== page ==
101 st International Women's Day on Thursday, March 8, The Independent analyzed women's status around the world based on 20 criteria. Some of the results are brutal: in South Sudan, the worst place to give birth, there are fewer than 20 midwives to serve the entire country. Other statistics offer hope for women as they advance in the 21st Century. Women's literacy in Lesotho outpaces men's and women have served as head of state in Sri Lanka for 23 years.In honor of the
At the 2011 session of the Commission on the Status of Women at the United Nations, Michelle Bachelet, the head of UN Women, pointed out in her closing remarks: "Education and equal access and participation in science and technology for women of all ages are not only imperative for achieving gender equality and the empowerment of women -- they are also an economic necessity, providing women with the knowledge and understanding necessary for lifelong learning, employment, better physical and mental health, as well as full participation in social, economic and political development." More than that, the status of women and girls is, at its heart, a moral issue that mirrors the progress of human rights within society in general.
Below are 10 key findings.
1. Best place to be a politician: Rwanda. Women hold 45 out of 80 parliamentary seats in Rwanda -- the only place in the world where women hold the majority. Neither Belize, Oman, Qatar, nor Saudi Arabia have female members in their parliaments. In the United States, women hold 93 out of 539 seats in Congress.
2. Best place to give birth: Greece boasts the lowest rate maternal death in childbirth (one out of 31,800). South Sudan is the highest. The U.S. ranks 40 out of 181 countries and has not improved its maternal mortality rate (as many as 17 per 100,000) in the last 100 years.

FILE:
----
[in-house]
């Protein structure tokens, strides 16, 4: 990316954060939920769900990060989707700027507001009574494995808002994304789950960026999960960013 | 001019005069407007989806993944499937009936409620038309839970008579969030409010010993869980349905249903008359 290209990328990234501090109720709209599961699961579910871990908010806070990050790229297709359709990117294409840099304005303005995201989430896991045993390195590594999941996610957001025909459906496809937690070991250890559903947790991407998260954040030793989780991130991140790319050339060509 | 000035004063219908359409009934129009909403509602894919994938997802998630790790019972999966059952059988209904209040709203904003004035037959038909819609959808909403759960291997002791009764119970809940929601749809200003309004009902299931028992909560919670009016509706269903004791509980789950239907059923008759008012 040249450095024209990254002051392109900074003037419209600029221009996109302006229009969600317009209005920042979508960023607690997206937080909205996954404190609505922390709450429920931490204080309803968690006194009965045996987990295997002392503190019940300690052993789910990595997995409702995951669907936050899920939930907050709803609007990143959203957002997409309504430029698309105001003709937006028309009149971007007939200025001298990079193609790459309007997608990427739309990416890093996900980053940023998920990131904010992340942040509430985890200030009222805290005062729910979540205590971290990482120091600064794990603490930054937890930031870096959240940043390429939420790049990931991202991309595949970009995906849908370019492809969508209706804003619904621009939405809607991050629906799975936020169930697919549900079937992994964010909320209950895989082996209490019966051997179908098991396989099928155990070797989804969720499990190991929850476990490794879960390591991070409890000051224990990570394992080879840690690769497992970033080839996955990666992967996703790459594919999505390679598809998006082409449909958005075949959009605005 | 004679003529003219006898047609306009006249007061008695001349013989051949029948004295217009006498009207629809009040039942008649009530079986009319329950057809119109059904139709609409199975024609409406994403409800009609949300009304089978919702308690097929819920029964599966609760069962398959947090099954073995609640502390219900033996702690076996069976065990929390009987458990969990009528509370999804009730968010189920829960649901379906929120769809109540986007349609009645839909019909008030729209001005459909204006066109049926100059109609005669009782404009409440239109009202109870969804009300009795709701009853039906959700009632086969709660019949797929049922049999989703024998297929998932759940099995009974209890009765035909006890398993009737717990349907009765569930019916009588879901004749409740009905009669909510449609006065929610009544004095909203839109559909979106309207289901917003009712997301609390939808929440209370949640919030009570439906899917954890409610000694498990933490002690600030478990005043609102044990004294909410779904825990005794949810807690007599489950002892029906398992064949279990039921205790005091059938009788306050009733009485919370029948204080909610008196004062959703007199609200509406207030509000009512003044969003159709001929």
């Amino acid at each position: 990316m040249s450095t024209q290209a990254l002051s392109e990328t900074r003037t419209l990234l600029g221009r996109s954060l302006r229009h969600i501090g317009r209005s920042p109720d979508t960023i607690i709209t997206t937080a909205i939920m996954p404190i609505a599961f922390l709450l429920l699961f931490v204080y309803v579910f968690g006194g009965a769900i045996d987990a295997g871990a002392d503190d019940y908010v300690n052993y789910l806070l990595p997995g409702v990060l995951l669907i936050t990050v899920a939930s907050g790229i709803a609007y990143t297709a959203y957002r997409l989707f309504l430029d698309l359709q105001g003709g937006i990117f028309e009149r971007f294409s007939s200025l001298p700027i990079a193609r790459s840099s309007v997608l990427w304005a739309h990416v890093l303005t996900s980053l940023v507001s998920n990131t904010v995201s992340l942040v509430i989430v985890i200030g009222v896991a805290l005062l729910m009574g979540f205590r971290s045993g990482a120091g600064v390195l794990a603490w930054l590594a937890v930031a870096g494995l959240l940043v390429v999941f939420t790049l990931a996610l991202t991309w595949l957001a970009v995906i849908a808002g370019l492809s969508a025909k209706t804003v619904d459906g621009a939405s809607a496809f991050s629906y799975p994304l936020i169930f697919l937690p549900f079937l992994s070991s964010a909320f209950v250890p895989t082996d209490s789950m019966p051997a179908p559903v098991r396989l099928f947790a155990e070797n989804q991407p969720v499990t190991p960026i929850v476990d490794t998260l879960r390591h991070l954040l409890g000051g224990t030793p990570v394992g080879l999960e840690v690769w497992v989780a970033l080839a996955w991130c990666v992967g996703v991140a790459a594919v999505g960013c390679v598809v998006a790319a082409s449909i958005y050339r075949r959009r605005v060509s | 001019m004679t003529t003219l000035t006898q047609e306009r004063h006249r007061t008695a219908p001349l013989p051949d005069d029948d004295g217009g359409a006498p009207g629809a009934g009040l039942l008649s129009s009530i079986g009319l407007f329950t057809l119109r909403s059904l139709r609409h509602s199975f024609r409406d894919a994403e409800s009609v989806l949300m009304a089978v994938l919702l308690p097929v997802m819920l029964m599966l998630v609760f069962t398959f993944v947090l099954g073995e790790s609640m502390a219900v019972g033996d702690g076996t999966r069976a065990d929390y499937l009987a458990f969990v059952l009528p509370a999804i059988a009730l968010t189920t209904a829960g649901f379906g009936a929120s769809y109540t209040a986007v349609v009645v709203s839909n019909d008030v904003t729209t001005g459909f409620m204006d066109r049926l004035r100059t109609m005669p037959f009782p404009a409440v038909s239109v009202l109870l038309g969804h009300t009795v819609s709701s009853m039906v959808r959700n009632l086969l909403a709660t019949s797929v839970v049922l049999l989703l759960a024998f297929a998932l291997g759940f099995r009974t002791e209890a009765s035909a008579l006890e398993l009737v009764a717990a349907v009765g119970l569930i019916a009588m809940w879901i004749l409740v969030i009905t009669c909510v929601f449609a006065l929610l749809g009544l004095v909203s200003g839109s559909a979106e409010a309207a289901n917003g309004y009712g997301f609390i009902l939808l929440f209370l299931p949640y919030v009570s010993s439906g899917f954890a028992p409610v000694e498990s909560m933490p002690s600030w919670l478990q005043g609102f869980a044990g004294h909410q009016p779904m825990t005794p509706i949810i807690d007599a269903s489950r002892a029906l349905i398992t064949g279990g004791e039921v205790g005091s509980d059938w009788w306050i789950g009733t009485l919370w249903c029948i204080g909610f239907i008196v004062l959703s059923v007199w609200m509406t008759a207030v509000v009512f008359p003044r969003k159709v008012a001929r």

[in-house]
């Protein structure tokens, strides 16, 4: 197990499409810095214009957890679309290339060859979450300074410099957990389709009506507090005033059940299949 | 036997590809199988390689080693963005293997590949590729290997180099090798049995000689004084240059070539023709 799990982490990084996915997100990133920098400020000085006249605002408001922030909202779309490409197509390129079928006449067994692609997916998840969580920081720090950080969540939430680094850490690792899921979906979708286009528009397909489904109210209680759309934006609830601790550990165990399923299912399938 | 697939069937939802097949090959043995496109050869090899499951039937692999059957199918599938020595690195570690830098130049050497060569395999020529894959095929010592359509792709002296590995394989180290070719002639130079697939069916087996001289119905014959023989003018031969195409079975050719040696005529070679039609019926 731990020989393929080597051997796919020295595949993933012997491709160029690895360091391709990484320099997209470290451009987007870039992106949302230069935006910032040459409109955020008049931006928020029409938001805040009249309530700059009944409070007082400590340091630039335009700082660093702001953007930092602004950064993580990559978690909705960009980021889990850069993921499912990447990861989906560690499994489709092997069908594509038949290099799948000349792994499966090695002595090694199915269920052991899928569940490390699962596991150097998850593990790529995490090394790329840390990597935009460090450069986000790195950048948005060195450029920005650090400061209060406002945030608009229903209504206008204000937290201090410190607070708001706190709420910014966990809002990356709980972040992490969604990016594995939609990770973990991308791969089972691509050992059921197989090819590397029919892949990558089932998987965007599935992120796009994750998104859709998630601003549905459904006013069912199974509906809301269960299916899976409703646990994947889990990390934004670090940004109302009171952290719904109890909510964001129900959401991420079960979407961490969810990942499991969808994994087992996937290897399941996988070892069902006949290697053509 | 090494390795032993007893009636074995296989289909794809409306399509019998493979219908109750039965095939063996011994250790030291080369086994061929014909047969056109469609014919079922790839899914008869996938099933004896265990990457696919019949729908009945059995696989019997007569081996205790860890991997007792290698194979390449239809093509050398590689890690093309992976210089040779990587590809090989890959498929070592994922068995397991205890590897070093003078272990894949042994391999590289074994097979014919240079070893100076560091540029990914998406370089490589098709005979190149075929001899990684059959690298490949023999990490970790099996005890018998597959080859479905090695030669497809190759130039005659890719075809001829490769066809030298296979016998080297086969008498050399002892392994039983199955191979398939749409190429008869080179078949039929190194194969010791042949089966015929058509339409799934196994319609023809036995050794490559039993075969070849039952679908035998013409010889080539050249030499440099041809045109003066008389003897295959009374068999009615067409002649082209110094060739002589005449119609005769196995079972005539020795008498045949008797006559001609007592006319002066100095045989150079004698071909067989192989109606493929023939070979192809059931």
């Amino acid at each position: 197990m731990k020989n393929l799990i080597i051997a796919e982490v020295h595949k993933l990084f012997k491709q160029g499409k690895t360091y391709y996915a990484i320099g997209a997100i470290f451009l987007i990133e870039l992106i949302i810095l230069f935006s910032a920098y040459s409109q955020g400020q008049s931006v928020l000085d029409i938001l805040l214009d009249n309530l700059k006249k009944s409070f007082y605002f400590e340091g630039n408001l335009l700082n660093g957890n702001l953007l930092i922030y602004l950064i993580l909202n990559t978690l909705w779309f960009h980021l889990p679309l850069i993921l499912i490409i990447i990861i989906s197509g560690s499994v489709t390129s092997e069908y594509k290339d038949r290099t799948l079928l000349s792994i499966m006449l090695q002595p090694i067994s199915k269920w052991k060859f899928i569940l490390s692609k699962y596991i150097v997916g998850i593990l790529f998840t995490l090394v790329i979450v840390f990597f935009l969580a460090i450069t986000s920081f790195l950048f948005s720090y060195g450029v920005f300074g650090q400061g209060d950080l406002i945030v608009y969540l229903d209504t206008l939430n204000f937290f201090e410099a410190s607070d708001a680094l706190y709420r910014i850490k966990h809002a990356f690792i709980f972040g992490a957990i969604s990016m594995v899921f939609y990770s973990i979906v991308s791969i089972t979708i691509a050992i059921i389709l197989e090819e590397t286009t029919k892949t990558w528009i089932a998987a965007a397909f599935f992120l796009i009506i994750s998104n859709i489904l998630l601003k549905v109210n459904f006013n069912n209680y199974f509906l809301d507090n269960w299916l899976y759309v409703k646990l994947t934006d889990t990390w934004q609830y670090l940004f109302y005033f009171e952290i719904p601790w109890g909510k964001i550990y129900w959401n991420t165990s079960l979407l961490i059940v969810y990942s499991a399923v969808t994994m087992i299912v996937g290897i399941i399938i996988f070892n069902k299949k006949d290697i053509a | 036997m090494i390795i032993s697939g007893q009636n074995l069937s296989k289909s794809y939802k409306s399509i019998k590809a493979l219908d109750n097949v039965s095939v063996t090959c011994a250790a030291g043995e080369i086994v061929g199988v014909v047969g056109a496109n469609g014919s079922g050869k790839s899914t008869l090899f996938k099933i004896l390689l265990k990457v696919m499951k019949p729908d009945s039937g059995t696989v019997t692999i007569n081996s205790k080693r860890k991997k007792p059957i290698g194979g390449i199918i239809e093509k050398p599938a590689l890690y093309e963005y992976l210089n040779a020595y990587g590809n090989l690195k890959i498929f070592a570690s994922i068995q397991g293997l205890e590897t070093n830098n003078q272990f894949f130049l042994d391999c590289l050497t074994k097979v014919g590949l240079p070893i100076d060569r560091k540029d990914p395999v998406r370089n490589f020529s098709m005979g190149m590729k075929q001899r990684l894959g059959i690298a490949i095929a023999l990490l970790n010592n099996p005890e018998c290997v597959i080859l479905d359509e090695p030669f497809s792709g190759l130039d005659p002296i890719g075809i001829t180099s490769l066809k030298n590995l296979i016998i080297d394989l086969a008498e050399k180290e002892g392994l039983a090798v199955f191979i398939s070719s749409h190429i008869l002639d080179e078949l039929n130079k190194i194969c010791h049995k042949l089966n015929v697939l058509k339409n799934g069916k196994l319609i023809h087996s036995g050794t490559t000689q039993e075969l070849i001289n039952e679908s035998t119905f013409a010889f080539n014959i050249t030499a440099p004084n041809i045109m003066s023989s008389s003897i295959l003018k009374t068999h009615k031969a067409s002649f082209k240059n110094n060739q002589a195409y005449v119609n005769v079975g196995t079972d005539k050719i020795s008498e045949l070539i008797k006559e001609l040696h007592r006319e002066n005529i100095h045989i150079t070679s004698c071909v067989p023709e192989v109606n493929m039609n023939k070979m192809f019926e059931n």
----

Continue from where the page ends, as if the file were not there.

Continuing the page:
3. Best place to break the glass ceiling: Boasting 45% senior managers, Thailand has the most women "top dogs." It is estimated that about 20% of American women hold senior management jobs, while in Japan it's only 8%.
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4. Best place for a longevity: On the bright side, women in Japan have a life expectancy of 87 years (men's life expectancy is 80). Women in Lesotho only live about 48 years on average. American women's average life expectancy is 81.3 years but has declined in international rank over the last five years due to obesity, smoking, and other risk factors.
5. Best place to be an athlete: Topping the list with five out of the ten top paid female athletes in the world, is the US. Saudi Arabia is the worst and has never sent a woman to the Olympics.
6. Best place for reproductive rights: Sweden has no consent requirements for abortions and allows women to have abortions without restrictions up to 18 weeks. Nicaragua, Philippines, and El Salvador have complete bans on abortion. In the U.S., it's a hot-button issue with restrictions and availability varying from state to state.
7. Best place for high-skilled jobs: Almost 60% of high-skilled jobs in Jamaica are filled by women, compared to 2% of similar jobs in Yemen.
8. Best place to be an artist: In Sweden, the government mandates that film grants be distributed equally between men and women, and the Arts Council promotes equity in general. While not the worst place to be a woman artist, in 2011, only 5% of the 250 top grossing films were made by women.
9. Best place for women's literacy (compared to men's): Lesotho ranks number one with 95% female literacy. Men's literacy is 83%. In Ethiopia, only 18% of women can read and write.
10. Best place to be a woman: Based political participation, education, health, and employment statistics, The Independent ranks Iceland as the number-one country for women worldwide.
The entire list can be found here.
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